Funny question that leads to a fun story. When we were filming, Ruben kind of pulled me aside and asked, “So uh, Jerry, I know that Joanna and Aaron are into the Adult Film Industry,…the fellatio scene isn’t going to be real, is it? I personally don’t really want to do porn.” and was so friendly about it but had to ask and I told him the truth, which I’ll tell you now: It’s fake. They’re just great actors and as far as a certain fluid shown in the film…that’s a secret I’ll keep.

I appreciate your time once again, Jerry. We hope to hear more from you and your production company soon in future film endeavors and look forward to reading more of your work as well.

Family’s First Night in an Evil House! “The Purging Hour” review!

vlcsnap-00001
Providing his dysfunctional family with new hope of rekindling, Bruce Diaz ditches the hectic grind of the city for the quiet surroundings of a mountainous Californian resort town. As they settle into their new abode, Bruce tries his hardest to piece together a shattered family. From his scared younger son Manny, to his angst-filled teenager daughter Kacie, to his distraught wife Jennifer, Bruce can only find solace in his daughter’s coasting through life boyfriend Mark. After the first 24 hours, nobody really knows what had happened to the Diaz family until an anonymous source leaks a distorted and violence recorded video tape from the dark corners of the world wide web. With new evidence at the table, a documentarian interviews family and friends of the Diaz family, local residents, and officials associated with the case in hopes to determine the whereabouts of the Diaz family that seemingly went through a violent disappearance and expose that disappearances like these can’t just be quickly covered up.
vlcsnap-00006
Vicious Apple Productions and Ruthless Studios add their entry amongst an overcrowded found footage market. More recently in the golden age of independent cinema, found footage films have incorporated faux interviews to add upon an artificial authenticity, but, in reality, these one-on-ones with the closest people to the victims just fill the voids to compensate for a lack of story and “The Purging Hour” plays right into that shortfall story mold. Director Emmanuel Sandoval’s sophomore 2015 feature leads into being a first time venture into horror for the young California director and Sandoval’s potential needs refinement from his also co-authored feature with Robert Trezza and Zaidal Obagi.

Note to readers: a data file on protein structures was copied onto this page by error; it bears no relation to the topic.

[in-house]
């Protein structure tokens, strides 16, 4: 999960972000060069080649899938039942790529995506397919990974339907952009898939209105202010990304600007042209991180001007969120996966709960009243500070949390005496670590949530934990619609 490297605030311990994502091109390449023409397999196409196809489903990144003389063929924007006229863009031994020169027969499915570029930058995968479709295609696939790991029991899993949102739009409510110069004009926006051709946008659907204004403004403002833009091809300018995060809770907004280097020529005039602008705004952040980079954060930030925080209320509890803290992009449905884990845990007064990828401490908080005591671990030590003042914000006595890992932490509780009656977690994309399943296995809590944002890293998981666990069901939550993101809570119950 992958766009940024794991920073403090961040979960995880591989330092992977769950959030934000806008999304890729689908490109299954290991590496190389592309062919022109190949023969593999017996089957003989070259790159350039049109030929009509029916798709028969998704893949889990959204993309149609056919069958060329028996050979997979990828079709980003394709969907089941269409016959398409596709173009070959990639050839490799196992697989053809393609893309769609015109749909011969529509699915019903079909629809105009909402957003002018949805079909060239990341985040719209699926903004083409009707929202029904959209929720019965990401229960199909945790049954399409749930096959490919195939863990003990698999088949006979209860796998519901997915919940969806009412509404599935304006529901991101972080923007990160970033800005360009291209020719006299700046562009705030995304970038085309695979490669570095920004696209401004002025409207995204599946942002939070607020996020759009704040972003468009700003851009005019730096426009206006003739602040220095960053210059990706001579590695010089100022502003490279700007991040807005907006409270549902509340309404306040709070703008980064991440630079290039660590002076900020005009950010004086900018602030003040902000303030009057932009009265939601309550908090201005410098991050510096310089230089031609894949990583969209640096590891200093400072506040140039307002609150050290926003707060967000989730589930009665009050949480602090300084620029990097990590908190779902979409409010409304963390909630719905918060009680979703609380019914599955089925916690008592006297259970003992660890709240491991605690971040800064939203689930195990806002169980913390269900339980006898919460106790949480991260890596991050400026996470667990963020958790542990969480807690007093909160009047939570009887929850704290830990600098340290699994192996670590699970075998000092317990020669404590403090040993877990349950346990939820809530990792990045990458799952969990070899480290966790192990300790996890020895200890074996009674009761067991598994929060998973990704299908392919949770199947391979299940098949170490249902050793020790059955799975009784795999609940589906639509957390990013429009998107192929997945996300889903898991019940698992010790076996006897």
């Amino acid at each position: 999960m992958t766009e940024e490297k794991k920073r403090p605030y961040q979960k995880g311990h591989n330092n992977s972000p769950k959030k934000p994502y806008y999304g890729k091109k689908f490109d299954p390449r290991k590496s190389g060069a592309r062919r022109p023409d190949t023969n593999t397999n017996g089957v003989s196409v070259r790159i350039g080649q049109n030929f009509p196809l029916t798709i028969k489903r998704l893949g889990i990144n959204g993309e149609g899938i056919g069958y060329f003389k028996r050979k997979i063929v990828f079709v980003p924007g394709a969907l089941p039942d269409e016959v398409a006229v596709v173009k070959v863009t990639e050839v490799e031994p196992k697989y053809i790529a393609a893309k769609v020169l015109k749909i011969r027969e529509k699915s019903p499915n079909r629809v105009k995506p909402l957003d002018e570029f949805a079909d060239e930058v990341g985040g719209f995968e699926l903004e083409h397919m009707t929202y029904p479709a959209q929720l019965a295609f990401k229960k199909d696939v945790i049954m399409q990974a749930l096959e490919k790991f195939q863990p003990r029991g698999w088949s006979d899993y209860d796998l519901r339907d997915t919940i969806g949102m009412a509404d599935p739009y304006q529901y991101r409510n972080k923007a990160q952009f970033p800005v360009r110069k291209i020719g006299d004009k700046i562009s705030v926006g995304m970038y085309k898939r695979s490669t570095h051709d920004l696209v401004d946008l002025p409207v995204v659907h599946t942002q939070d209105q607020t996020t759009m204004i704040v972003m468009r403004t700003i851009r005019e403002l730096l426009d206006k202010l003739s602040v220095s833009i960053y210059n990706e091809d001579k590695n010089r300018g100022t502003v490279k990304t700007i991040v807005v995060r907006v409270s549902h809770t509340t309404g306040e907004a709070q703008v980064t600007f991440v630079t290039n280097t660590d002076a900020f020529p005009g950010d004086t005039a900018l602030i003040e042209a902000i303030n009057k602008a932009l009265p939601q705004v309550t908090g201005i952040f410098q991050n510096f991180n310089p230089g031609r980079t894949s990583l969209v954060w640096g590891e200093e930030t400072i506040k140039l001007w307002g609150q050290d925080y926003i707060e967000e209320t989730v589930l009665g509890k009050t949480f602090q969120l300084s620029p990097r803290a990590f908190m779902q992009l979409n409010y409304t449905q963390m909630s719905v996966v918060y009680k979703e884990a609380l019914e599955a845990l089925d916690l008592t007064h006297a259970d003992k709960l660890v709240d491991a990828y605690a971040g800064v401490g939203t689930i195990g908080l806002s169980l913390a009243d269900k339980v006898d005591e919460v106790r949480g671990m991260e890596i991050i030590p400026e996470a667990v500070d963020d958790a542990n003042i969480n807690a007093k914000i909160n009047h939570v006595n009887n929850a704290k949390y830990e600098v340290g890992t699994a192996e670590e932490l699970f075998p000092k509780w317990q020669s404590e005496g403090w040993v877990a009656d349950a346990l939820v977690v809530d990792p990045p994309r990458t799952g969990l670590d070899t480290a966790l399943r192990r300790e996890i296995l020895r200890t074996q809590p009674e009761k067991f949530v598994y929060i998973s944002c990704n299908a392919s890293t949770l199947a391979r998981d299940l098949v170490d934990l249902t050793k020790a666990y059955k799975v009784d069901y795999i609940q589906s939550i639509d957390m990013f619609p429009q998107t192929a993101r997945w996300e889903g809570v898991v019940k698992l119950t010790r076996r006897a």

vlcsnap-00005
Developmental pacing puts the hurt on the story. I’m not sure how much more Steve Jacques moving of Bruce’s lowbrow attempt to lightheartedly get this family to bind together over this new home I could stomach. If I was Bruce with all of Jacques’ beefiness, not one smart and ugly remark from his ungrateful daughter Kacie would be taken lightly. Kacie’s family trampling is the biggest elephant in the room to the point that’s an exploited archetype in many independent projects. On top of Kacie’s entrenched battle with her family, she’s able to sustain a firm grip over her weak parents by letting her boyfriend Mark stay with them way after the move was completed. Through the muffled sidebar conversations, Mark’s fixture status amongst the family, and an unclear picture of a the family between their personas on the video tape and the their personas through the eyes of the interviewees, which creates a totally different family, speculations fly wildly toward the next steps into what happens next.
vlcsnap-00002
About a little over an hour after being subjected to interviews and multi fits of family bickering, Sandoval begins his HI-8 fright flight and thats where the director soars slightly by casting a muddled look into the family’s last known status. Purge, by the very definition, is to physically remove completely and “The Purging Hour” stays true to that moniker with one hour of purging and 23 hours of family turmoil and in the midst of that hour of purging, either a supernatural force or a violent bunch of heathens do the so said purge. One theory for the latter, a loose one at that, falls upon the introduction of a local resident spooking upon one of Kacie and Mark’s muddled conversations in the outside darkness. The local proceeds to explain that he’s meeting up with friends, which he does every year, and to do what, is not explained. Could this be part of a purging group? Perhaps, but there’s more of an malicious supernatural force at work upon the Diaz family that includes no physical body ever in the scene with the main characters who become main victims.
vlcsnap-00004
Ruthless Studios is the same production studio that also delivered “All Hallows Eve” and, frankly, nothing has tickled the distinctive quality from either film. “The Purging Hour” is a low end rental that fails to blend suspenseful drama with suspenseful thriller. Dabbled with touches of key fear elements that does not rendition a bold new of horror, “The Purging Hour” waits until the very last hour to divulge into the subject matter with anything prior to being a waste of reel. The MVDVisual distributed widescreen 1.78:1 presentation has great retro coloring through the purposefully installed Hi8 format while being clear, with little electronic interference, through the interviews and the 2.0 audio mix is muddle through the Hi8 experience, but should be cleaner for more subversive effect. No bonus material included on the static menu. The DVD cover makes you believe the film centers a supernatural entity with a dead cold hand with razor fingertips upon gnarled fingers grasping a door through the jamb. “The Purging Hour” raises too many questions to satisfy a complete and coherent story that relies too much on fake interviews to provide infamy amongst the characters and instead of letting the characters conjure a force reconstructed through their imbalance, an unknown entity, human or otherwise, randomly select their residence to even more obliterate their family coherency.